It’s been a while since we’ve had an update on Tom Tharp’s Project Thunderbolt LS3 Miata build. Since finishing the car back in June, Tharp has been racking up the miles to break in the Miata’s Chevrolet Performance LS376/525 crate engine. This included a trip through the world famous “Tail of The Dragon” in Deals Gap, NC, which boasts an eye-crossing 318 curves in 11 miles.

During the break-in process, the Miata was subjected to a variety of harsh conditions—humid 100-plus degree days, heavy rainstorms, and long periods of idling while stuck in traffic—and we’re happy to report no problems. This is a testament to the high quality components that Tom used to build this little monster.

When the break-in process was completed, it was time for some testing. First up was the chassis dyno at High Velocity Motorsports (Nashville, Tennessee) where the Miata spun the rollers to the tune of 433 horsepower and 411 ft.-lbs. of torque. That’s a lot of fun in a 2,700 pound car.

Tharp then did some acceleration testing with a VBOX GPS-based accelerometer. Even with an easy launch, he recorded a 0-60 time of 4.1 seconds, and VBOX calculated an eighth-mile time of 7.68 seconds at 100 miles-per-hour and a quarter-mile time of 11.59 seconds at 130 miles-per-hour. That makes the Miata one heck of sleeper at the drags.

To see how accurate the VBOX calculations were, Tharp outfitted the Miata with a set Hoosier DOT Drag Radials and headed to his local eighth-mile drag strip. Launching easy and shifting slowly to make sure he didn’t miss a gear, Tharp recorded a the result best pass of 7.76 seconds at 97 miles-per-hour. That’s just a tenth slower and three miles-per-hour less than the VBOX estimates.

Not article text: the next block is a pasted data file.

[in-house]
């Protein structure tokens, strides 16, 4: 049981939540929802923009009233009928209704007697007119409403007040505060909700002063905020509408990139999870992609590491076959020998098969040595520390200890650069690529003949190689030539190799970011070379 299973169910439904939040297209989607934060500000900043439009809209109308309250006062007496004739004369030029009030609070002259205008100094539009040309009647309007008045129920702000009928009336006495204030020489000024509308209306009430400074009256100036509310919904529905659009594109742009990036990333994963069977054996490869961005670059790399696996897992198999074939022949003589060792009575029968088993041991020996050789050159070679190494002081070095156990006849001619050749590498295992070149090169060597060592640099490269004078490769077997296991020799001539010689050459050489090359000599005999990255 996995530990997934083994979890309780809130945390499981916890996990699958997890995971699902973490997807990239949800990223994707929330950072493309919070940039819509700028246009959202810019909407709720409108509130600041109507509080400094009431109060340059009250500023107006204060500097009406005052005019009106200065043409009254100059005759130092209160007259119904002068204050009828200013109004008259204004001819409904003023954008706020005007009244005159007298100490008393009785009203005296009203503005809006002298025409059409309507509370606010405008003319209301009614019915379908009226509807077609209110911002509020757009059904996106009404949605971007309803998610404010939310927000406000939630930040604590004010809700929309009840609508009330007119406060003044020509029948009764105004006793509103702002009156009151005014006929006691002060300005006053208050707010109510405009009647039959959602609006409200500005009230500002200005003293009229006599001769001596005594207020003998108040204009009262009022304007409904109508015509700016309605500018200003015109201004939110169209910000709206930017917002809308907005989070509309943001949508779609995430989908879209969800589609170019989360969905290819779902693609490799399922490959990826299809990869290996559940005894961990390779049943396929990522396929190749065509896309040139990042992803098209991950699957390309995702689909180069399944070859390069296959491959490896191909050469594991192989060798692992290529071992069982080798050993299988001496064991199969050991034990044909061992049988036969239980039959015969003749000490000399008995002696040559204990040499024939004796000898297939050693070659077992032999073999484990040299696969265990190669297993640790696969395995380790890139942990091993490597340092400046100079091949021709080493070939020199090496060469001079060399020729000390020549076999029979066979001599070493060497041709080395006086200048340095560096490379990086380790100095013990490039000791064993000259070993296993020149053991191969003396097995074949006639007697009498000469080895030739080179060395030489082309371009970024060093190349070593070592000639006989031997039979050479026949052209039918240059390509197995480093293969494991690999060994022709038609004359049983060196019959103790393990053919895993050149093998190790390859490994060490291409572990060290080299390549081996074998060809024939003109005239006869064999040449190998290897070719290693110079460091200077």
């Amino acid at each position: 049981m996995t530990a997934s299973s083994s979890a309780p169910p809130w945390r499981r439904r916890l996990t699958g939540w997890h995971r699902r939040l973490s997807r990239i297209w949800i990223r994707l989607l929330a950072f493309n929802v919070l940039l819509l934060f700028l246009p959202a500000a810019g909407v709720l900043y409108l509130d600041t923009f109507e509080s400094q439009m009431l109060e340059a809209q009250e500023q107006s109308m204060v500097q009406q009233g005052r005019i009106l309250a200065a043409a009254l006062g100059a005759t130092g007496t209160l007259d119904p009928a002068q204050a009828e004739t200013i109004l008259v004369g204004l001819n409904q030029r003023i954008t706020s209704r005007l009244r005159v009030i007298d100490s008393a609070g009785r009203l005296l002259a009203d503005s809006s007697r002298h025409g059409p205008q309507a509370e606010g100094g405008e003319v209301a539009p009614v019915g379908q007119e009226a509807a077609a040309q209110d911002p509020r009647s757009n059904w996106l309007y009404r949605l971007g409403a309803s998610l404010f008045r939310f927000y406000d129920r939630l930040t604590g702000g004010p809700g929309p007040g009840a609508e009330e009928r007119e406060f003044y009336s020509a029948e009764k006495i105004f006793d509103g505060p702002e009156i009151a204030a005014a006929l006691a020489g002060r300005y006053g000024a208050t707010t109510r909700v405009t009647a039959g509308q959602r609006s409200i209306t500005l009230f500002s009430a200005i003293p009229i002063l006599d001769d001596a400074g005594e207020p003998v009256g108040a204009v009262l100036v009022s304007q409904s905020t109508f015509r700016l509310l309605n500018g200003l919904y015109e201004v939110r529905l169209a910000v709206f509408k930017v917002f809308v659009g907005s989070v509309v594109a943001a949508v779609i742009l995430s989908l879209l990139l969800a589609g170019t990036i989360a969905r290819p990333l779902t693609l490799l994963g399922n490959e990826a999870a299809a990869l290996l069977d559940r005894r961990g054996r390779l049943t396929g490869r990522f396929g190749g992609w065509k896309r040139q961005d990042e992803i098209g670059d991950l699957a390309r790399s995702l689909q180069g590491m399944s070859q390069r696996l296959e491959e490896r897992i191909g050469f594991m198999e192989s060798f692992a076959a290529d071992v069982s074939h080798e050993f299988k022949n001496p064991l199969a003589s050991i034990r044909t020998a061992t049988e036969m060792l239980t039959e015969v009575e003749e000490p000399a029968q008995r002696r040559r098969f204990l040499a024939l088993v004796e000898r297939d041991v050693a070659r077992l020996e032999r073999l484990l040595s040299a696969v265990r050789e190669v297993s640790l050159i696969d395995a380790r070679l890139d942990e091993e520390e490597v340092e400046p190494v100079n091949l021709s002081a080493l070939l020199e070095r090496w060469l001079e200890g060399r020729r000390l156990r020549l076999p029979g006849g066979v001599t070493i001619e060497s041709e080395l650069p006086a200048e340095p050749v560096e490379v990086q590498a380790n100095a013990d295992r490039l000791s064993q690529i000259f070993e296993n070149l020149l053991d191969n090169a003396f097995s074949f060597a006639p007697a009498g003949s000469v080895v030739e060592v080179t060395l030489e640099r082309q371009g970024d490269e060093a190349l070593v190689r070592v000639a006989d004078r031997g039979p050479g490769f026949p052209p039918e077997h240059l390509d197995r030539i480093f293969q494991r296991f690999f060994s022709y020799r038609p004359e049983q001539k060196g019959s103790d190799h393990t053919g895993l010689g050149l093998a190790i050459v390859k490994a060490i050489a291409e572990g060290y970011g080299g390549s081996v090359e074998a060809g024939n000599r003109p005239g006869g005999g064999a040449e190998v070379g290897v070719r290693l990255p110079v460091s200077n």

What these tests confirm is what Tharp hoped to achieve: that Project Thunderbolt is a very well rounded combination. It isn’t finicky and doesn’t require special conditions to perform well. It just does whatever he asks it to, whenever he needs it. The Miata will happily tool around on date night with the wife in air conditioned comfort, but drop that hammer and things get serious in a hurry.

Check out the video below for more details:

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Author: David Fuller

David Fuller is OnAllCylinders' managing editor. During his 20-year career in the auto industry, he has covered a variety of races, shows, and industry events and has authored articles for multiple magazines. He has also partnered with mainstream and trade publications on a wide range of editorial projects. In 2012, he helped establish OnAllCylinders, where he enjoys covering all facets of hot rodding and racing.